Founder Brand as a Moat

There's a classic debate in the startup world over whether a brand is a moat. In other words, can a company's competitive differentiation come from its brand?

Yes and no.

Now remember we're talking about the early-stage startups here.

I'd say at that stage your startup's brand doesn't matter that much. What matters is the founders' brands. Founders are the real moats in early-stage startups. That should be a universal truth, but for some reason, founders tend to disregard their personal brands.

One question that every value investor asks is "Why you?"

The answer to that is in your personal brand.

Fundraising is Easier for the Founders With Robust Personal Brands

Here's why:

  • Easier Outbound Access to Investors: Investors are more likely to engage with founders they recognize and trust OR the ones that they can ver through auditing their content.
  • Inbound Investment Leads: Yes, people actually start reaching out and offering investment deals.
  • Faster Due Diligence: The higher the credibility, the faster and the easier the due diligence is.
  • Higher Valuation: Investors pay a premium for startups led by respected and influential founders.

Honestly, founders' personal brands work marvels for fundraising.

But you need a proper platform to build your brand on, right?

You Have Platform, You're Just Not Using It Properly

I can't stress enough just how much of a difference it makes when founders and team members are actively creating content on LinkedIn.

You're not just the brains behind the operations; you're the heartbeat of the brand. This is why building a personal brand that aligns and complements your startup is so important.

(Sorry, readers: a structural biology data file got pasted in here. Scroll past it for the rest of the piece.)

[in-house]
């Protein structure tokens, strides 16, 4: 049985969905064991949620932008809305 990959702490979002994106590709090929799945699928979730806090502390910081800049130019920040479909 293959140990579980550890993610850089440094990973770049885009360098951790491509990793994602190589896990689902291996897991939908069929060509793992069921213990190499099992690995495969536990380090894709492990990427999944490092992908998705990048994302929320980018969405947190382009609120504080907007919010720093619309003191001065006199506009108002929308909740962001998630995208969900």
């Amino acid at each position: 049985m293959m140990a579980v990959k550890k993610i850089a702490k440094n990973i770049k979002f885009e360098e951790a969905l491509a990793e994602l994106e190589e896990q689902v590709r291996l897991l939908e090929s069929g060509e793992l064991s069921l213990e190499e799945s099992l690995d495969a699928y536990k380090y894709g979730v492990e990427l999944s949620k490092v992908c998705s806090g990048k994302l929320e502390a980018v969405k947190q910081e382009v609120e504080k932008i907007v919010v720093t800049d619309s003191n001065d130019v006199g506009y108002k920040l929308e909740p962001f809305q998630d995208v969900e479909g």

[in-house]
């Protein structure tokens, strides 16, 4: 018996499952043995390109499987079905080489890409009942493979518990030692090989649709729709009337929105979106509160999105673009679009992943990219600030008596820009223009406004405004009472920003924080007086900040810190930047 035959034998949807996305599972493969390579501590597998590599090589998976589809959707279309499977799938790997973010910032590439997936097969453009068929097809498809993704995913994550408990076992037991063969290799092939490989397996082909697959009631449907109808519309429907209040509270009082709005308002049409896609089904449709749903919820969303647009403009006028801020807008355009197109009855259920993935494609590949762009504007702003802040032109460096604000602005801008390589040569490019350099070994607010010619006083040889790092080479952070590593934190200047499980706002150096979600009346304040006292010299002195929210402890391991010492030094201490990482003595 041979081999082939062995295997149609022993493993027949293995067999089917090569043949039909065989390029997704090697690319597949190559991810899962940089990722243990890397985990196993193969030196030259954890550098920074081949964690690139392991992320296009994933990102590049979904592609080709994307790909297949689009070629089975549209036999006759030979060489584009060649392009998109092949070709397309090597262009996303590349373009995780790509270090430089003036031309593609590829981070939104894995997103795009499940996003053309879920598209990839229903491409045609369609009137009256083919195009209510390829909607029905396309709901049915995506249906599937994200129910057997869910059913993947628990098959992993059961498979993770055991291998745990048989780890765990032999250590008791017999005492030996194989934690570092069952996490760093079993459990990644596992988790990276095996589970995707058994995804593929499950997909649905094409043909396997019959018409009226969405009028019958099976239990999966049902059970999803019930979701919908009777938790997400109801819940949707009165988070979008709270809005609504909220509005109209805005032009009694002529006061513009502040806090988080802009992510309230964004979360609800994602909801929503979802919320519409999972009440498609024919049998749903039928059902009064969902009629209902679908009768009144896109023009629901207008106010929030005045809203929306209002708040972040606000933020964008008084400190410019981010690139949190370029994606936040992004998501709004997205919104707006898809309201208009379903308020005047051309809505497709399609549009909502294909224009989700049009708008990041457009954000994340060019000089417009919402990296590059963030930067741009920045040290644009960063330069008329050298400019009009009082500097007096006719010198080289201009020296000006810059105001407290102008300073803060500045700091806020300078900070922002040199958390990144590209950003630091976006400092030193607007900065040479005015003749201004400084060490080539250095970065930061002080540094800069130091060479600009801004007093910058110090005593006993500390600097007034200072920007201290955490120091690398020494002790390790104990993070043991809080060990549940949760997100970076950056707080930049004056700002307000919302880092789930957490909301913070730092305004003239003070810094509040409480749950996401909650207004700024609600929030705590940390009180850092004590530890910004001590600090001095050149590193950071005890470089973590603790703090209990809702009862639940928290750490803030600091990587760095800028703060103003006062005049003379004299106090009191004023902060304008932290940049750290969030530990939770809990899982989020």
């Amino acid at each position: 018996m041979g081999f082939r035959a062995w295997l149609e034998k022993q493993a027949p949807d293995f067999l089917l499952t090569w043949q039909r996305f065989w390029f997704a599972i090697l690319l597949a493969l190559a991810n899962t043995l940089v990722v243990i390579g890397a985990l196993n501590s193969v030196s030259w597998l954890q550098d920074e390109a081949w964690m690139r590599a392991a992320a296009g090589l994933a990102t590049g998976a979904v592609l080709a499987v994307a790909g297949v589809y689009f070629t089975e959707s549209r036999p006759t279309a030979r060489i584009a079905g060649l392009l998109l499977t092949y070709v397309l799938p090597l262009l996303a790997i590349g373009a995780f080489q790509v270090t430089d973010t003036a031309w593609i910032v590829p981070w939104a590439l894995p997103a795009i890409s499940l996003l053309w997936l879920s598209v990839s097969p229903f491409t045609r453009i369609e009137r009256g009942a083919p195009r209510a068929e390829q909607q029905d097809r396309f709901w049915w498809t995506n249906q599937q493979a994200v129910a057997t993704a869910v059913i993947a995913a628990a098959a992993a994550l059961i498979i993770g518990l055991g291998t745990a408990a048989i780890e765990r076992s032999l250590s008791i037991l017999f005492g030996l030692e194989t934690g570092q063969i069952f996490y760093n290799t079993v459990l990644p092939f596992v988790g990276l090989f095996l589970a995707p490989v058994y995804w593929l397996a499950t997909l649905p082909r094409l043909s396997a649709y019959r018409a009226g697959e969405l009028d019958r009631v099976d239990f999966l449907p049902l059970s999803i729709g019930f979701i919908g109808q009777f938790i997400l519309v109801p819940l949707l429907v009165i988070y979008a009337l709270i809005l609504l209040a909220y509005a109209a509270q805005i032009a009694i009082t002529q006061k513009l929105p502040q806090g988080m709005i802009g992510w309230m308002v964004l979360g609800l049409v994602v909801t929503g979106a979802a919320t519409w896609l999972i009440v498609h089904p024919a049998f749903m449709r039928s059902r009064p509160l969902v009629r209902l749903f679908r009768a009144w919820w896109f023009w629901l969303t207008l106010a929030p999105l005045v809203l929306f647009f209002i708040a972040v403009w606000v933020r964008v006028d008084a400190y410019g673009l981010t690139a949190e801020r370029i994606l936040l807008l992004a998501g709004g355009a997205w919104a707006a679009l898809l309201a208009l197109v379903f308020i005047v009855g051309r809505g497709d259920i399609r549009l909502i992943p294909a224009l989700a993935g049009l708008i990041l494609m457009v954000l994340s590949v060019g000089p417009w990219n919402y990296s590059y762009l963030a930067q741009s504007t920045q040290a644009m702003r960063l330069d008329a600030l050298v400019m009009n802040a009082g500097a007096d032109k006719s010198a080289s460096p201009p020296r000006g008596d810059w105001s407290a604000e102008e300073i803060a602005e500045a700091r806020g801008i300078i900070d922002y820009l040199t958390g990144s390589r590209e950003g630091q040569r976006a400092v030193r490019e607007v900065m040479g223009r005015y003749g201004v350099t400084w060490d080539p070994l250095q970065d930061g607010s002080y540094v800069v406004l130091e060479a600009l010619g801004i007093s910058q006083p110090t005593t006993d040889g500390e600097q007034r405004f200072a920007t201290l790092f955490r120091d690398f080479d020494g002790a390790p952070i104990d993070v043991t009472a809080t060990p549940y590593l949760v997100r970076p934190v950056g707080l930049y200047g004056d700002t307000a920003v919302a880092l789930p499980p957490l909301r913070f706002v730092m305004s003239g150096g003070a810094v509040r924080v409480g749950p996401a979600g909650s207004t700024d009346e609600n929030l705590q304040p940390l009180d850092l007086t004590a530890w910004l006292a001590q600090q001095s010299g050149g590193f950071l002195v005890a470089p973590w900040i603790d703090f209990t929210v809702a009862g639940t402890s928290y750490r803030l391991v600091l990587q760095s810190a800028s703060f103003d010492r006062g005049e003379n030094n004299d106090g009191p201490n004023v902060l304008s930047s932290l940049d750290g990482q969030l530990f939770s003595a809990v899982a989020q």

It's not about ego or self-promotion; it's about creating a narrative that resonates with your audience, partners, and investors.

Don't do LinkedIn ads. LinkedIn ads generally perform terribly.

LinkedIn organic, however, has a surprisingly high ROI. Many marketers don't realize that LinkedIn posts attract enough engagement to single-handedly drive top-of-funnel strategies. Why? Because LinkedIn still remains a content-deficient platform: there are too few creators.

But let's put that aside for a second. Instead, look at LinkedIn as your stage.

Here's my brief LinkedIn playbook:

  • Optimize Your Profile: Approach it as you would a landing page. Ensure it's compelling and clearly represents your expertise, and product and provides a relevant CTA.
  • Post about:
    • Whatever updates you have.
    • Whatever problems you're encountering.
    • Whatever new and exciting thing you discover about your market.
    • Basically anything and everything that's valuable. Your journey, your insights, your story - they're gold. Just share it.
  • Engage with people: